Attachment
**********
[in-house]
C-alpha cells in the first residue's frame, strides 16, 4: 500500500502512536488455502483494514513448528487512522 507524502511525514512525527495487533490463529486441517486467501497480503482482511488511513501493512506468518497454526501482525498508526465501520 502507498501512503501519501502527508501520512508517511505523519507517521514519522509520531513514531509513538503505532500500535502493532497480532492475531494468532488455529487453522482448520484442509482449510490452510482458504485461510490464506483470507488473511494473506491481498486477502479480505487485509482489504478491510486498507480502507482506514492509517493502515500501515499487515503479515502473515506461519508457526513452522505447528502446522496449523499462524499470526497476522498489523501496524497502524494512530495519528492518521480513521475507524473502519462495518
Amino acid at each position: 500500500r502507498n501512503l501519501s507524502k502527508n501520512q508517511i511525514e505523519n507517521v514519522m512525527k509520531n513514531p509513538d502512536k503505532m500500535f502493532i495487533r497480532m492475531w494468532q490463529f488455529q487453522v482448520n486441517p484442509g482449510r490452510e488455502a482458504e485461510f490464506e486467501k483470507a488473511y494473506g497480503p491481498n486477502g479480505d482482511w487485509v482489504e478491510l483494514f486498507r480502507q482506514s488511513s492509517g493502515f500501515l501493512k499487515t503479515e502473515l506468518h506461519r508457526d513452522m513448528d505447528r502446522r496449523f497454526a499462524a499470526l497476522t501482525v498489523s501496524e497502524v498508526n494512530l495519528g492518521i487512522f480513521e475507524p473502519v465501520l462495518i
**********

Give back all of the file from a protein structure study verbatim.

[in-house]
C-alpha cells in the first residue's frame, strides 16, 4: 500500500502512536488455502483494514513448528487512522 507524502511525514512525527495487533490463529486441517486467501497480503482482511488511513501493512506468518497454526501482525498508526465501520 502507498501512503501519501502527508501520512508517511505523519507517521514519522509520531513514531509513538503505532500500535502493532497480532492475531494468532488455529487453522482448520484442509482449510490452510482458504485461510490464506483470507488473511494473506491481498486477502479480505487485509482489504478491510486498507480502507482506514492509517493502515500501515499487515503479515502473515506461519508457526513452522505447528502446522496449523499462524499470526497476522498489523501496524497502524494512530495519528492518521480513521475507524473502519462495518
Amino acid at each position: 500500500r502507498n501512503l501519501s507524502k502527508n501520512q508517511i511525514e505523519n507517521v514519522m512525527k509520531n513514531p509513538d502512536k503505532m500500535f502493532i495487533r497480532m492475531w494468532q490463529f488455529q487453522v482448520n486441517p484442509g482449510r490452510e488455502a482458504e485461510f490464506e486467501k483470507a488473511y494473506g497480503p491481498n486477502g479480505d482482511w487485509v482489504e478491510l483494514f486498507r480502507q482506514s488511513s492509517g493502515f500501515l501493512k499487515t503479515e502473515l506468518h506461519r508457526d513452522m513448528d505447528r502446522r496449523f497454526a499462524a499470526l497476522t501482525v498489523s501496524e497502524v498508526n494512530l495519528g492518521i487512522f480513521e475507524p473502519v465501520l462495518i